The Bank Of England
Soane was Surveyor to the Bank of England from 1788 to 1833. He rebuilt nearly every part of the building and more than doubled its area. The complex arrangement of corridors, courts, top-lit banking halls, storage and offices lay concealed behind the fortified screen wall.
The instability in Europe after the French Revolution, Britain's continuing wars with France, and the palpable threat of riots on London's streets meant the Bank needed to be both secure and fireproof. Wars also increased business and led to expansion, as the Bank managed the increasing National Debt. In the middle of Soane's career, nearly 1000 clerks were employed at the Bank. Some even had residences on site.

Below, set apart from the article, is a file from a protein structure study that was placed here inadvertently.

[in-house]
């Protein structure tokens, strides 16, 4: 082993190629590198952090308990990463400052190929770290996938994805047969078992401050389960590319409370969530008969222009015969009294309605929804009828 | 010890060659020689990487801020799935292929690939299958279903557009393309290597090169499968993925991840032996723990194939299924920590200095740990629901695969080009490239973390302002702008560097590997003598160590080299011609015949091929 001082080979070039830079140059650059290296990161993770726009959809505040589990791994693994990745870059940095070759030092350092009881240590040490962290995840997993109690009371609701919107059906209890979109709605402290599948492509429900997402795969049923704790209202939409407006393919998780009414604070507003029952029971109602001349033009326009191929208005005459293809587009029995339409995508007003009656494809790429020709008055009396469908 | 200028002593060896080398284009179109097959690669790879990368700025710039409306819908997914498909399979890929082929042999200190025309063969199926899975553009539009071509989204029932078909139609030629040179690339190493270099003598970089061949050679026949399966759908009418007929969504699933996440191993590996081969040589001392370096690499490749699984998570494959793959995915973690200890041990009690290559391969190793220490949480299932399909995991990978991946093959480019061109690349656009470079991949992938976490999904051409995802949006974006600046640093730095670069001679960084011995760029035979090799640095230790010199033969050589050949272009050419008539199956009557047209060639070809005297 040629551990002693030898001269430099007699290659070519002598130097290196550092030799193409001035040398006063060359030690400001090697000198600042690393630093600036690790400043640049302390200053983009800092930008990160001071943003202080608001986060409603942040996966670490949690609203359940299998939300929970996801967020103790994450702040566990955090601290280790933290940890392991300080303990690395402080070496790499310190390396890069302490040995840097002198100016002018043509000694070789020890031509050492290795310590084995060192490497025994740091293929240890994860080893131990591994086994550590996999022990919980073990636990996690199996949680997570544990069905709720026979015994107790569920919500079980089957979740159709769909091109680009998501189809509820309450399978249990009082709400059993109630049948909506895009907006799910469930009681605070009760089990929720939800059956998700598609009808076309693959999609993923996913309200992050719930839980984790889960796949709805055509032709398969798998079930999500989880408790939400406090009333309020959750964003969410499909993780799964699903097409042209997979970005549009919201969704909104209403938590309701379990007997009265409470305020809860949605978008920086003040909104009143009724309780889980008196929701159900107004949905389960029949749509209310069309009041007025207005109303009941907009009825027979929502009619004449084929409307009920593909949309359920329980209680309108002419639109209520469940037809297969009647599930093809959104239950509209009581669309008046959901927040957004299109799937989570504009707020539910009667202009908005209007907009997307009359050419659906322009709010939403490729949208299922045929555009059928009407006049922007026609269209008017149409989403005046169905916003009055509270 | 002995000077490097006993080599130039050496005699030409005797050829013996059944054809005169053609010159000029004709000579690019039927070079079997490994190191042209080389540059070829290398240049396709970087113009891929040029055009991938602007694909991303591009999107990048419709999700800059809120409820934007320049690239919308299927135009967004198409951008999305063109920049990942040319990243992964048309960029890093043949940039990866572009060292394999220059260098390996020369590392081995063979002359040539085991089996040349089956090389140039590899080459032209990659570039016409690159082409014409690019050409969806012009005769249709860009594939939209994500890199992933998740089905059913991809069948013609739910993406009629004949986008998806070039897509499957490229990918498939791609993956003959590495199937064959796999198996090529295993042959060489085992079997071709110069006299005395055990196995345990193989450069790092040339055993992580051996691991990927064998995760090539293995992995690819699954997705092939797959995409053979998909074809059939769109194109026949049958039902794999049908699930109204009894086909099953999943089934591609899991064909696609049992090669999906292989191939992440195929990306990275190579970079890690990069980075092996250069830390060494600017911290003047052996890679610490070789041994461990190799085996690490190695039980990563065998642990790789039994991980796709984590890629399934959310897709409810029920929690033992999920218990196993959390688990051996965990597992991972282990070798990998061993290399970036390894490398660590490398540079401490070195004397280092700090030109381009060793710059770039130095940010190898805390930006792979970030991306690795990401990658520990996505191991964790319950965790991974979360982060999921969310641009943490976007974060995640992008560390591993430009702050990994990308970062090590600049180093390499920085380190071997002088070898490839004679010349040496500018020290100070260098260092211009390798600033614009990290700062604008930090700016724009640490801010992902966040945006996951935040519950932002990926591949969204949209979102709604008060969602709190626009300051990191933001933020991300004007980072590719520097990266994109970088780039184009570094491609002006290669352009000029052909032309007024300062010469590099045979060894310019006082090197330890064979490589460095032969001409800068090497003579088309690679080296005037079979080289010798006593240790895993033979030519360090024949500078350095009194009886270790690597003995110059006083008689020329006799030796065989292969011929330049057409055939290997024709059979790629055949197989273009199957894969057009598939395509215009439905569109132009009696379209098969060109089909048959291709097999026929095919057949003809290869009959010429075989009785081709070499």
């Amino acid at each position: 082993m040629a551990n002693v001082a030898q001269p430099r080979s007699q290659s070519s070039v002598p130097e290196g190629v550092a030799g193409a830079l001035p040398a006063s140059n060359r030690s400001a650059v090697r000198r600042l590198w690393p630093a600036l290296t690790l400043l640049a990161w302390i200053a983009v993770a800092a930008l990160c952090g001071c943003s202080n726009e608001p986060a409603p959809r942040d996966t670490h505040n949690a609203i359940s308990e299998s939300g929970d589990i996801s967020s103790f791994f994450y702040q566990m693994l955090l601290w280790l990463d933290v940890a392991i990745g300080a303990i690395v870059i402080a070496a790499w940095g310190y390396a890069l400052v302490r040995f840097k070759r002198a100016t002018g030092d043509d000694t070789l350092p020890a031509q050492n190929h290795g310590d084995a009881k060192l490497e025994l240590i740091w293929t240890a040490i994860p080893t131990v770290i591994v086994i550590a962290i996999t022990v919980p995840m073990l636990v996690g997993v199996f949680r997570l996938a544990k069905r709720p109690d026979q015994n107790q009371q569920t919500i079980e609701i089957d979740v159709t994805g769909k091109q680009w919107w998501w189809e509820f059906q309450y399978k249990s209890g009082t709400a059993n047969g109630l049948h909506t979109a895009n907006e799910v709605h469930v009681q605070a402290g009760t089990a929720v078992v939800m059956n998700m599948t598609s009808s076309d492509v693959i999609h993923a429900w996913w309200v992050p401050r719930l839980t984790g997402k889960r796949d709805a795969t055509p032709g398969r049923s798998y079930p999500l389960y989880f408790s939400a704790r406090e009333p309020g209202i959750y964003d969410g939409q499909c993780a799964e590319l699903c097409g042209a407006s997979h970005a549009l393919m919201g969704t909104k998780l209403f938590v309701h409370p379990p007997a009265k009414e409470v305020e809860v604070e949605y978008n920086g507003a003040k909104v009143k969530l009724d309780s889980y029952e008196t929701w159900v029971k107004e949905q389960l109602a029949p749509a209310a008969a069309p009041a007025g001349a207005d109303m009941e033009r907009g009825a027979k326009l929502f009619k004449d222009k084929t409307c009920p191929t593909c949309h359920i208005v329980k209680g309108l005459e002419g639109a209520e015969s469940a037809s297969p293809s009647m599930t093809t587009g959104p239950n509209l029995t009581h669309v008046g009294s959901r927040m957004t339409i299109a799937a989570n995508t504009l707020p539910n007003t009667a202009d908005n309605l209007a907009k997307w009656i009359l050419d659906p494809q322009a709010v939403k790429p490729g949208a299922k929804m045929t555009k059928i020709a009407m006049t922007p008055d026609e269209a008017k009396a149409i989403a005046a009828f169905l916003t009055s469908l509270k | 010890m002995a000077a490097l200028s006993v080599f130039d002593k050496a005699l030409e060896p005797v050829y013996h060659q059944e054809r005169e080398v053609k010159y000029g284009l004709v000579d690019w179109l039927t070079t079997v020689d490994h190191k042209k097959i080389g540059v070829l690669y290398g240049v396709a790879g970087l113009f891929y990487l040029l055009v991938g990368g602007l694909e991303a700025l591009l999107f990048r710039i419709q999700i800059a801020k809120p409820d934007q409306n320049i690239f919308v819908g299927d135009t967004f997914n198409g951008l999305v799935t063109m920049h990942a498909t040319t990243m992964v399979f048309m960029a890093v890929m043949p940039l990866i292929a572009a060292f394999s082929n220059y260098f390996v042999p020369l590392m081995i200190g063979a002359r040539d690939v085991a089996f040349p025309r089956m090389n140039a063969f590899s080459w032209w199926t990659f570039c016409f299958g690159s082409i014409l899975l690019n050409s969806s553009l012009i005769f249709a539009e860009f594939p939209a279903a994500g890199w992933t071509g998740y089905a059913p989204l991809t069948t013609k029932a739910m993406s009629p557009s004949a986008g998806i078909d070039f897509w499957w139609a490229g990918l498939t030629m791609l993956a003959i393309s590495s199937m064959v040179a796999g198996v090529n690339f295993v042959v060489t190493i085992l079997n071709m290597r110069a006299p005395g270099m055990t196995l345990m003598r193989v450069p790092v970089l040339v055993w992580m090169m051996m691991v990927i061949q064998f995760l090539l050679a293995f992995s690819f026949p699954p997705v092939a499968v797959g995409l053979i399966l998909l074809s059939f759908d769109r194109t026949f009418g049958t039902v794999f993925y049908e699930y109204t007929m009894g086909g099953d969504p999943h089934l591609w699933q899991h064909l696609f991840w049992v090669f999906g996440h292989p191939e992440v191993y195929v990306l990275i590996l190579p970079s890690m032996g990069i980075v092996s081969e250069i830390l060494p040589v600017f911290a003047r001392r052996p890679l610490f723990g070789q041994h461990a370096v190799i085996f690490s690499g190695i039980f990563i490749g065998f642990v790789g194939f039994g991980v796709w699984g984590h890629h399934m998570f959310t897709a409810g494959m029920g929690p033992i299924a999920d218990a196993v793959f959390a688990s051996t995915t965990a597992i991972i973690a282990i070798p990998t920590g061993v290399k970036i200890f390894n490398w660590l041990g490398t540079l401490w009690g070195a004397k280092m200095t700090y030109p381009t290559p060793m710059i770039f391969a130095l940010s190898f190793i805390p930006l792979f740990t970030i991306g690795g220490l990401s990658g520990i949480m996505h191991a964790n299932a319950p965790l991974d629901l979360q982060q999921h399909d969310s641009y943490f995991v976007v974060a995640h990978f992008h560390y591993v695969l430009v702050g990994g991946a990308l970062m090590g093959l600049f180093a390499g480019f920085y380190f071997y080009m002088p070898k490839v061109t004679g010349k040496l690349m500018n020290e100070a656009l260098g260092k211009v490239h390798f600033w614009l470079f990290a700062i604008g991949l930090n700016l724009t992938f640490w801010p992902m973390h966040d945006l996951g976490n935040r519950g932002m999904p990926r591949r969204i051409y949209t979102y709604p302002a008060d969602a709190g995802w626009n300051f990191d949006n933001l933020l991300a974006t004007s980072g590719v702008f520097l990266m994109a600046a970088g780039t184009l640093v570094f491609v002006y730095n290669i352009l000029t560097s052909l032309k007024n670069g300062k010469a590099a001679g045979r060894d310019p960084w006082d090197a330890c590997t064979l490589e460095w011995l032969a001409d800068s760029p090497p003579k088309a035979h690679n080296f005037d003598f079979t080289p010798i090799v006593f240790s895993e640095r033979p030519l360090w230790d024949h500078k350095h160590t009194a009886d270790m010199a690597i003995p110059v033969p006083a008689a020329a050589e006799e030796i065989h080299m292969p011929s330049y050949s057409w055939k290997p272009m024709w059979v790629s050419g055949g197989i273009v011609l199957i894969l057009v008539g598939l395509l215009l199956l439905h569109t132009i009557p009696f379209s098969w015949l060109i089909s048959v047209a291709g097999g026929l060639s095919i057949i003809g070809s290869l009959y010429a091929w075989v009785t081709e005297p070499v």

A block of offices were dedicated to manufacturing banknotes. Long and circuitous corridors connected the many administrative offices and directors' rooms. The large banking halls were accessible to the public, who came to trade stocks and collect dividends.
Today, only the curtain wall remains of Soane's 45 year-long creation. The interior was demolished in the 1920s and replaced with a building by Herbert Baker.
Preliminary designs for Tivoli Corner
Brown pen on paper
1/6/1 (Bank drawing 20 in 3:5)
The inscription notes that Soane made this drawing during a brief holiday in Margate in September 1804. Mrs Soane spent her summer holidays in Margate and Soane would usually go down to see her for a few days.
The rough sketch shows Soane's new concept for the Tivoli Corner, the north-west corner of the Bank. Part of Tivoli Corner still exists today at the junction of Lothbury and Prince's Street, although the completed corner did not follow this original design.